On the Record
by Jeffrey Harmatz
Feb 17, 2009 | 3058 views | 0 0 comments | 47 47 recommendations | email to a friend | print
As a councilman, Ed Sadowsky was a problem solver. Representing Northeast Queens for more than two decades, he played a crucial role in New York City's recovery from the dark economic times of the 1970's. Today, he continues to solve problems as president of City Lights co-op in Queens West, and his influence as a leader in the private building is bringing positive change to the rest of Long Island City.

Sadowsky came to Queens in 1956, when he began living in Jackson Heights. After moving to Beechhurst, he represented his neighborhood in the City Council and served as the chairman of the Council's Finance Committee. Trained as a lawyer, he retired from the Council in 1985 and continued his private practice until 2008, where he has been enjoying his busy retirement along the water’s edge at Queens West.

"When I first heard about Queens West 10 years ago, I thought that it was one of the great spots in New York City," said Sadowsky as to why he left Eastern Queens for Western Queens. "I was one of the first purchasers of a co-op out here.”

Though he retired from practicing law last June, Sadowsky is finding himself busier than ever.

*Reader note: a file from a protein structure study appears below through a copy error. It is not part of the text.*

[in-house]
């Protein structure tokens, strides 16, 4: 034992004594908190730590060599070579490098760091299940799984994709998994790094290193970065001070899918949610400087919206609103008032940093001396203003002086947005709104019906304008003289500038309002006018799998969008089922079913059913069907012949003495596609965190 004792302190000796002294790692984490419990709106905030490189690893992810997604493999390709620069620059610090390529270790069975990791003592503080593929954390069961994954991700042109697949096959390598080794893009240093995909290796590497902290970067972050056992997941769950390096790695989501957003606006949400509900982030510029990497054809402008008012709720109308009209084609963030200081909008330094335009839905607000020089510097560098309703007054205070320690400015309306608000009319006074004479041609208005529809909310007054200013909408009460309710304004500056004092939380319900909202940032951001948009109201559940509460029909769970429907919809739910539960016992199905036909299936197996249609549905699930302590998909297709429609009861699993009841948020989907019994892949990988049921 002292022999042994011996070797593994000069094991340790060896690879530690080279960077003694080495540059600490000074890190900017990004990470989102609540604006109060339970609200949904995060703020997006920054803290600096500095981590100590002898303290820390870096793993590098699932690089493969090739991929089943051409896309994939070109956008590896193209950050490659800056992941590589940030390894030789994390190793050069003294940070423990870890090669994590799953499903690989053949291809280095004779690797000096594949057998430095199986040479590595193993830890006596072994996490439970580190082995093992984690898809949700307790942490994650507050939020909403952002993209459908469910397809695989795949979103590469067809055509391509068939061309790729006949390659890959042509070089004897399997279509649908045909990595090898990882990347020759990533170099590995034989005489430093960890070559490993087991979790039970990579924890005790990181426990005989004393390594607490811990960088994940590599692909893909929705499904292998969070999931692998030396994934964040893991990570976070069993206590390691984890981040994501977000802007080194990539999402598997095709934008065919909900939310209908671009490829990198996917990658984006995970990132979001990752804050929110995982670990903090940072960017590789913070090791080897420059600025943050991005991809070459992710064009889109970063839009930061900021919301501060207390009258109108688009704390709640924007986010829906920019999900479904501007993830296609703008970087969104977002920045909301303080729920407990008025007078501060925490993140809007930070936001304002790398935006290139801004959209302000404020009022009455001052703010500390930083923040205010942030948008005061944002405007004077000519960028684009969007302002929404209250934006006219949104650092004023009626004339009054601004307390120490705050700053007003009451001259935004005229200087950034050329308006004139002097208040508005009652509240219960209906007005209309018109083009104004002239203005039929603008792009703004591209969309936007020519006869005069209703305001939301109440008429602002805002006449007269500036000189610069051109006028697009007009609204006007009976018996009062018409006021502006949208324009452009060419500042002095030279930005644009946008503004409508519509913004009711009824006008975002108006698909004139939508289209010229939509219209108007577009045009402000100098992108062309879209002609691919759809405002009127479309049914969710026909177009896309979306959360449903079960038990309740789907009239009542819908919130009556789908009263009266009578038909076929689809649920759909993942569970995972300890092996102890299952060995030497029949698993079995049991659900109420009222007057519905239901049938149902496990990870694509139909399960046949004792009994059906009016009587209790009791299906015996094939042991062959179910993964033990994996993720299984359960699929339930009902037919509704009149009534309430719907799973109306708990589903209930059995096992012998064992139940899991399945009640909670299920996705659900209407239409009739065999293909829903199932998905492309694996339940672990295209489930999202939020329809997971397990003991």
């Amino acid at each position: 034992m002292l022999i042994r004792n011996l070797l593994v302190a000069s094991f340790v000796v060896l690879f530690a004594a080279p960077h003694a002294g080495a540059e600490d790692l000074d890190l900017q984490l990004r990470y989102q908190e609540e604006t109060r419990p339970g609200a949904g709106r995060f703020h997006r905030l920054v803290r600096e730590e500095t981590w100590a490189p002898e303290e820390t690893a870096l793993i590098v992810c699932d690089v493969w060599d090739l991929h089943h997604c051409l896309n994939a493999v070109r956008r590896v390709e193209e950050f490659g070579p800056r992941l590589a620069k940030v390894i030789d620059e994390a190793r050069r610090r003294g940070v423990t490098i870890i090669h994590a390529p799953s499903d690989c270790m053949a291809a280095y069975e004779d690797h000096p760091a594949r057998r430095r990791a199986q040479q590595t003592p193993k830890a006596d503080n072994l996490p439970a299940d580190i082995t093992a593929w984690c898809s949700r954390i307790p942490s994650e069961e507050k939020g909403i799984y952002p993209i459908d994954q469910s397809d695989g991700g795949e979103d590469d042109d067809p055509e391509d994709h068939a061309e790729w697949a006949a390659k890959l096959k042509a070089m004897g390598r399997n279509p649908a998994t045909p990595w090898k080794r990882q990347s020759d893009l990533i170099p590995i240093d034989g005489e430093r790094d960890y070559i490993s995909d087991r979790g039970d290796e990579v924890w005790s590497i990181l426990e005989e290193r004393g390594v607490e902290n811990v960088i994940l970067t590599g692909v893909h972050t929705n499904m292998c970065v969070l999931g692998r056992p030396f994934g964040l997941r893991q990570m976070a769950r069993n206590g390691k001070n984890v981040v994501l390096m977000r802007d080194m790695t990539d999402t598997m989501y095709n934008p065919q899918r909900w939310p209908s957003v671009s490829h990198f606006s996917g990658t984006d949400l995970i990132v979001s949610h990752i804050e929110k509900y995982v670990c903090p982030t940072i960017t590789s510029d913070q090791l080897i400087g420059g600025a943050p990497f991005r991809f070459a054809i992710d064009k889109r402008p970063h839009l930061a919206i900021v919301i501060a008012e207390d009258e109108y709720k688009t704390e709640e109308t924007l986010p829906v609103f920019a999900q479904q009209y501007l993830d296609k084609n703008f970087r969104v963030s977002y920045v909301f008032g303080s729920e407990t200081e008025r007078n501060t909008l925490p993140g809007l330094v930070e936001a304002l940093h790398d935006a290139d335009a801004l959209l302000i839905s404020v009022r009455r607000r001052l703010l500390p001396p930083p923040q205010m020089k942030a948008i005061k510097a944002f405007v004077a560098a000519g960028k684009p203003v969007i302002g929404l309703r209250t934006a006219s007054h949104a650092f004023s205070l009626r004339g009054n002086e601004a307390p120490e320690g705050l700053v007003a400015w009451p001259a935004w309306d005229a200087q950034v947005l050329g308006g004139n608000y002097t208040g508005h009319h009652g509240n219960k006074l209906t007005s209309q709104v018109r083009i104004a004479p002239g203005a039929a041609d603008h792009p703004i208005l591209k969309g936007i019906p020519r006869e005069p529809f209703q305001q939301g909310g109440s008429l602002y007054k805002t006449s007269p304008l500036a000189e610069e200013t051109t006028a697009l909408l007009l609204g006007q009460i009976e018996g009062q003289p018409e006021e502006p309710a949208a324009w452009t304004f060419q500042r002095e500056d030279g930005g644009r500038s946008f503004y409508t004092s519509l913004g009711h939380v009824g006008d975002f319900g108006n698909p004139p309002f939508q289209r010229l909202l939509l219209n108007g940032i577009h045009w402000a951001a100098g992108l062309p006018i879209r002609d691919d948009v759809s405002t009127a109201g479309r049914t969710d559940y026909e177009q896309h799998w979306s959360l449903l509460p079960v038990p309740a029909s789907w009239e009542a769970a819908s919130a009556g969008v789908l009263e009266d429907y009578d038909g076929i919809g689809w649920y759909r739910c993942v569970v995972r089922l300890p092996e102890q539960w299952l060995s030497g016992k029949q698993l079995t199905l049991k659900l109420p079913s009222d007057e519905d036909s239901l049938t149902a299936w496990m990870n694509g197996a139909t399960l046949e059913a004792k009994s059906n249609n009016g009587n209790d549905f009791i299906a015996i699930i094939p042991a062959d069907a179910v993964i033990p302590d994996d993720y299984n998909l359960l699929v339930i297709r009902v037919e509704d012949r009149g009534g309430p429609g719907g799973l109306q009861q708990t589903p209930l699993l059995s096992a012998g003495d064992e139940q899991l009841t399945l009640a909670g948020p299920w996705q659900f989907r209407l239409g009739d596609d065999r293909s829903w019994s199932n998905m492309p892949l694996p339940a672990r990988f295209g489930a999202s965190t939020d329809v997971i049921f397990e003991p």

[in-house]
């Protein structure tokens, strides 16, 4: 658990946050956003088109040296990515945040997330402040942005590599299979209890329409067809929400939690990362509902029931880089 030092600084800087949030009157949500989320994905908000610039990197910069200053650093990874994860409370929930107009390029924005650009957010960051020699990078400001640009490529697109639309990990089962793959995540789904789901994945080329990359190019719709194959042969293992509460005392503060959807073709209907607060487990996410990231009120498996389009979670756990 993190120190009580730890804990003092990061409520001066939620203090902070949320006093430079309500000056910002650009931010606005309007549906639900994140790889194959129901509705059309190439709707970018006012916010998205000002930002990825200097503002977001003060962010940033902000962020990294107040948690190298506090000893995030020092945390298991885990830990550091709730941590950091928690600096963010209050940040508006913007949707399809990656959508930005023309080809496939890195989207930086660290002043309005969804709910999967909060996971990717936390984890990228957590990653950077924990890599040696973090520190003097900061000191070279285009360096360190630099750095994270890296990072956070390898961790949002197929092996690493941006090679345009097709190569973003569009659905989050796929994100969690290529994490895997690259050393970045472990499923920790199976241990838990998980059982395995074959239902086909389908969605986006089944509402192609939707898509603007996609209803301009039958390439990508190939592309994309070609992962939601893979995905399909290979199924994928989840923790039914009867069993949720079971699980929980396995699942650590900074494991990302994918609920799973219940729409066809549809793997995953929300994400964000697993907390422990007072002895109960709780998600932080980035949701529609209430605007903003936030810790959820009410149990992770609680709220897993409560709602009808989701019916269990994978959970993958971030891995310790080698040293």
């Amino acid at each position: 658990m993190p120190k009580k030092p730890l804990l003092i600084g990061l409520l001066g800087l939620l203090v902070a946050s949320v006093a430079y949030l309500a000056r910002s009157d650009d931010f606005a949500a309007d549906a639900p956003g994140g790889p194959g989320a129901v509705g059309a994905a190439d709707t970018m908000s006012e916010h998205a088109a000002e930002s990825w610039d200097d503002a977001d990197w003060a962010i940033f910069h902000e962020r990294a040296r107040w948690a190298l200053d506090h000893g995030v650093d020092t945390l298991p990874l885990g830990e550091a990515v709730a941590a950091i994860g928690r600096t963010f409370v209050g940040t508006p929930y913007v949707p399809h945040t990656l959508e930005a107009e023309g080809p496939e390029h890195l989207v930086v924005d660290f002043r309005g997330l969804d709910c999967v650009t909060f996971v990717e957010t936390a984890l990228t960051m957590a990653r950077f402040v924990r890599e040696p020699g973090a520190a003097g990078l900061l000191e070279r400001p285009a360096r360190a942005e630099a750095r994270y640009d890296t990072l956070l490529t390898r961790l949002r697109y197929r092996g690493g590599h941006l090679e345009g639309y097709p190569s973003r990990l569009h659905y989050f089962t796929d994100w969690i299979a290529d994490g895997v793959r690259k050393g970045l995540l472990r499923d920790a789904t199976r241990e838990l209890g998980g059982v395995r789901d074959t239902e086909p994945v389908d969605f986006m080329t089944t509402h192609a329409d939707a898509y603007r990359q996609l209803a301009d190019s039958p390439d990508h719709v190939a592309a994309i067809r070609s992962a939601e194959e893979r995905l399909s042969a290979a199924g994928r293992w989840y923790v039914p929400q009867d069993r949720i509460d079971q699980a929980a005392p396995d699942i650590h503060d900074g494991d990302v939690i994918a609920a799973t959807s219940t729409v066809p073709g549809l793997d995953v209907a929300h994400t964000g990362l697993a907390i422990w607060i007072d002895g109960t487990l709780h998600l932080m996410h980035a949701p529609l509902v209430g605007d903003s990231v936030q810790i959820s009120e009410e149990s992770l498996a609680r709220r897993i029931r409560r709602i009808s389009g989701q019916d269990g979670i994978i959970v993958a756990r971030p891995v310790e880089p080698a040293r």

"City Lights has 521 units, so it's a large operation,” he said. “It takes constant attention and management, so I give a lot of time.There are a lot of problems that come up in a co-op, but I enjoy solving problems."

Sadowsky is a dedicated individual, and says that the hours he spends managing the co-op are comparable to his previous full-time jobs.

His dedication to the Queens West community has expanded beyond co-op president, however. As a member of the Board of Trustees for the Queens Library, he has been one of the loudest voices in calling for the completion of the long-promised Queens West Library.

"If that site was located in Manhattan, people would be jumping over each other to build that library," Sadowsky said.

Since we had one of the architects of New York City's current economic foundations on the line, we figured we'd ask him about the current economic crisis facing the city.

"It's not as bad as it was in the 70's," he says reassuringly. "The economy is cyclical, and I'm sure it will recover, but it does result in some pain."

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